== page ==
Sardines shoal Rich Carey

The NHS says a healthy, balanced diet should include two portions of fish a week, including one of oily fish.

Be mindful of what you're eating

Oily fish- things like mackerel, herring and sardines- are a particularly good source of Omega-3 fatty acids. Fish don't make Omega-3 themselves, it's made by plankton. Forage fish, like herring and sardines eat lots of plankton and the Omega-3 builds up in their bodies through a process called bioaccumulation.

This is great news for us, as it saves us from having to eat tons of plankton, but other, less desirable compounds can also bioaccumulate in ocean food webs.

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Mercury and other heavy metals pass up and up the food web and many top predators like sharks and billfish contain levels of contaminants that can be harmful to pregnant women and their babies.

We wouldn't recommend eating sharks for sustainability reasons- most of them are red-rated on the Good Fish Guide, but a single portion of shark or swordfish can contain enough mercury to be harmful to a foetus.

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For this reason, there is specific advice for consuming certain seafood:

  • Girls, pregnant women, those that want to get pregnant one day and breastfeeding women should limit their consumption of oily fish (as well as sea bream, sea bass, turbot, halibut, 'rock salmon' and brown crabmeat) to two portions a week. Everyone else should limit consumption of these to 4 portions a week.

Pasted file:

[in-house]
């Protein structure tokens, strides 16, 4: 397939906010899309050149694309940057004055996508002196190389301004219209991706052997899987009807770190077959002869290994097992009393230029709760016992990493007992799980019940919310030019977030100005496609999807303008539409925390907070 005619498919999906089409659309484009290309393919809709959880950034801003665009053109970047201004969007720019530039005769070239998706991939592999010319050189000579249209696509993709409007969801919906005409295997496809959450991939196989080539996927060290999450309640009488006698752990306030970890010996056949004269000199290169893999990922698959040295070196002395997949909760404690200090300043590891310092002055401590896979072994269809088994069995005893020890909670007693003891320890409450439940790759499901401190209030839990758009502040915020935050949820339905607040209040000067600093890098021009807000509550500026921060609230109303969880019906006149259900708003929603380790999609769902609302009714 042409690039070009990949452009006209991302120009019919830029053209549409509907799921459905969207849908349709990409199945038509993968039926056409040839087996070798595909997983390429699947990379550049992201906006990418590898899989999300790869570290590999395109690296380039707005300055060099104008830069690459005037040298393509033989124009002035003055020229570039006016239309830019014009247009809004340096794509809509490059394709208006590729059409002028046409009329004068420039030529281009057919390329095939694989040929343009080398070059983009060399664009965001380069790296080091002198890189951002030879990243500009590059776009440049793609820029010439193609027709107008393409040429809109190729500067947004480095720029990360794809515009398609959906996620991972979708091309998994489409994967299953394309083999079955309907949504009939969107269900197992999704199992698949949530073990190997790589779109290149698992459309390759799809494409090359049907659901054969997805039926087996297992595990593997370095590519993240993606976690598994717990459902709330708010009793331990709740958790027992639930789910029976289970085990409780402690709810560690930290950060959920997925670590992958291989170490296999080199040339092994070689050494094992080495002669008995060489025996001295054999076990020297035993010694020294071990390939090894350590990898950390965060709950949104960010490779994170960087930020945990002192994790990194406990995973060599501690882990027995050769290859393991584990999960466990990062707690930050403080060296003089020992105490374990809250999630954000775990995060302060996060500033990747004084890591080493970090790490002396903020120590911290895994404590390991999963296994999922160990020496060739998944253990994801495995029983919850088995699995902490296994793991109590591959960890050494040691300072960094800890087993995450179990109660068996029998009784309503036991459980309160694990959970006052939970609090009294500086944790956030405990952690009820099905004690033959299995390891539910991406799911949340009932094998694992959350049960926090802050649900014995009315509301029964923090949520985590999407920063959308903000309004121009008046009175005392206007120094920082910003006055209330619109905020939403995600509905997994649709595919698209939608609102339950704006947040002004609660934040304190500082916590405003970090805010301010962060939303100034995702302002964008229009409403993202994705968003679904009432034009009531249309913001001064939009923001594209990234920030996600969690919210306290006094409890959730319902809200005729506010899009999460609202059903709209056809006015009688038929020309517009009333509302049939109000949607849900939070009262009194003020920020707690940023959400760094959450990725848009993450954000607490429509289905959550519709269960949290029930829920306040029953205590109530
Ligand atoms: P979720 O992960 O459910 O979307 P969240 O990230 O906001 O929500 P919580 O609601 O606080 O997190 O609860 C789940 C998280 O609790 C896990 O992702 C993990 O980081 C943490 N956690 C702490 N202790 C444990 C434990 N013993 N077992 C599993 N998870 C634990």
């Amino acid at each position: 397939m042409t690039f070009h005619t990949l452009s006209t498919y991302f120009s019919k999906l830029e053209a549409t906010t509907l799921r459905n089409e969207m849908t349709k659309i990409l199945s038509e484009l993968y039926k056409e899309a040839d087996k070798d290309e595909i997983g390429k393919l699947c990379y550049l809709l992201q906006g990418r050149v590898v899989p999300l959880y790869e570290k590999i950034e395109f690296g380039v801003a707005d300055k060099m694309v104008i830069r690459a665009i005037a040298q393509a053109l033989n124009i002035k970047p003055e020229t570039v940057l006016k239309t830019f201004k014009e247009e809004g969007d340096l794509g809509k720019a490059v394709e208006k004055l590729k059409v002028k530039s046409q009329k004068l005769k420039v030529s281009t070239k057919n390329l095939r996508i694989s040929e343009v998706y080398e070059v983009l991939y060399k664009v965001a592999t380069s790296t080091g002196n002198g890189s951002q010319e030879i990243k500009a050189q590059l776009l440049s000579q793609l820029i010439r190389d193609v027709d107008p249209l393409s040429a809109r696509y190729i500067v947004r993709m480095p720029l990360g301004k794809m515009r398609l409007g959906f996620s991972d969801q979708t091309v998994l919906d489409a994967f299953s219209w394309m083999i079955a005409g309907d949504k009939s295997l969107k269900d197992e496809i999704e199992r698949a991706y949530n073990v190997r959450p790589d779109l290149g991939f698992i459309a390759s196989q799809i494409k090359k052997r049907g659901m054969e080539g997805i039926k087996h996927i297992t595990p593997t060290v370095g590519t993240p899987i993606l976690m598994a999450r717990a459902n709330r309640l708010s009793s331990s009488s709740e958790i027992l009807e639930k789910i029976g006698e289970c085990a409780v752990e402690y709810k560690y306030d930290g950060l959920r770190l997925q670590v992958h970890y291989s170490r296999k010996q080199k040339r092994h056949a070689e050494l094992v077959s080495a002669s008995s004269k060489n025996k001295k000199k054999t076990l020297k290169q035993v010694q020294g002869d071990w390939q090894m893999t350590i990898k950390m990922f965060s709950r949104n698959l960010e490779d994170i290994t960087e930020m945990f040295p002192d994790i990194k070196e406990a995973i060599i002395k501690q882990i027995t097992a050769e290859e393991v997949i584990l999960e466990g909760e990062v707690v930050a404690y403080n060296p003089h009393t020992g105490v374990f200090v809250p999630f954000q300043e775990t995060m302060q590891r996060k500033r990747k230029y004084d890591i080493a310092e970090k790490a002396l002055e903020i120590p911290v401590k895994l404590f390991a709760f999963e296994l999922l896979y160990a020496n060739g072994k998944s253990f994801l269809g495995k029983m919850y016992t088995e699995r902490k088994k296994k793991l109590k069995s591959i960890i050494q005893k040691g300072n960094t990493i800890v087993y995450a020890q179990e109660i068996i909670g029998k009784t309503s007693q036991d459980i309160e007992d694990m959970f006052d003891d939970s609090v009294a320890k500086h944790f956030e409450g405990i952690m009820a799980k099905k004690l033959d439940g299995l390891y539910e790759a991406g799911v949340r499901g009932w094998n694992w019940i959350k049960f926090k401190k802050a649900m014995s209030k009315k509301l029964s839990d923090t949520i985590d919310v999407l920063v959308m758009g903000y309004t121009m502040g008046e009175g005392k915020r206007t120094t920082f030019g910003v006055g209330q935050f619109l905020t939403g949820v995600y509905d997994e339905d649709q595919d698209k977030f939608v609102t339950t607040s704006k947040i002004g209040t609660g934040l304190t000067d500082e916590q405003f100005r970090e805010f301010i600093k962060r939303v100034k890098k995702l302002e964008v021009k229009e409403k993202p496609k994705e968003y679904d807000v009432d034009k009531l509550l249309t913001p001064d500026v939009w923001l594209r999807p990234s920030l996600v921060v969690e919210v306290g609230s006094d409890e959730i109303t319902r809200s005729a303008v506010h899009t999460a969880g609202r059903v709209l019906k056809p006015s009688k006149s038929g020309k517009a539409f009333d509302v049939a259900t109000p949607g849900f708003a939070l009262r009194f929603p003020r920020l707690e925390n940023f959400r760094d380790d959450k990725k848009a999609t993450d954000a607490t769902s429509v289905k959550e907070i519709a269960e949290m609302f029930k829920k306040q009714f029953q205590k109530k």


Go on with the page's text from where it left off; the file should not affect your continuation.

• Pregnant women or those trying for a baby should limit their consumption of tuna to four cans or two tuna steaks a week.
  • You should vary the species of fish you are consuming, because different species have different levels of pollutants.
  • There are limits for everyone on the consumption of shark/swordfish/marlin of one portion a week, although children, pregnant women or women wanting to get pregnant shouldn’t consume any of these.
  • Anyone can consume unlimited amounts of white fish other than sea bream, sea bass, turbot, halibut and 'rock salmon', without concerns for their health. But bear in mind concerns for our sea and check the Good Fish Guide.

For further information, please visit the NHS website.

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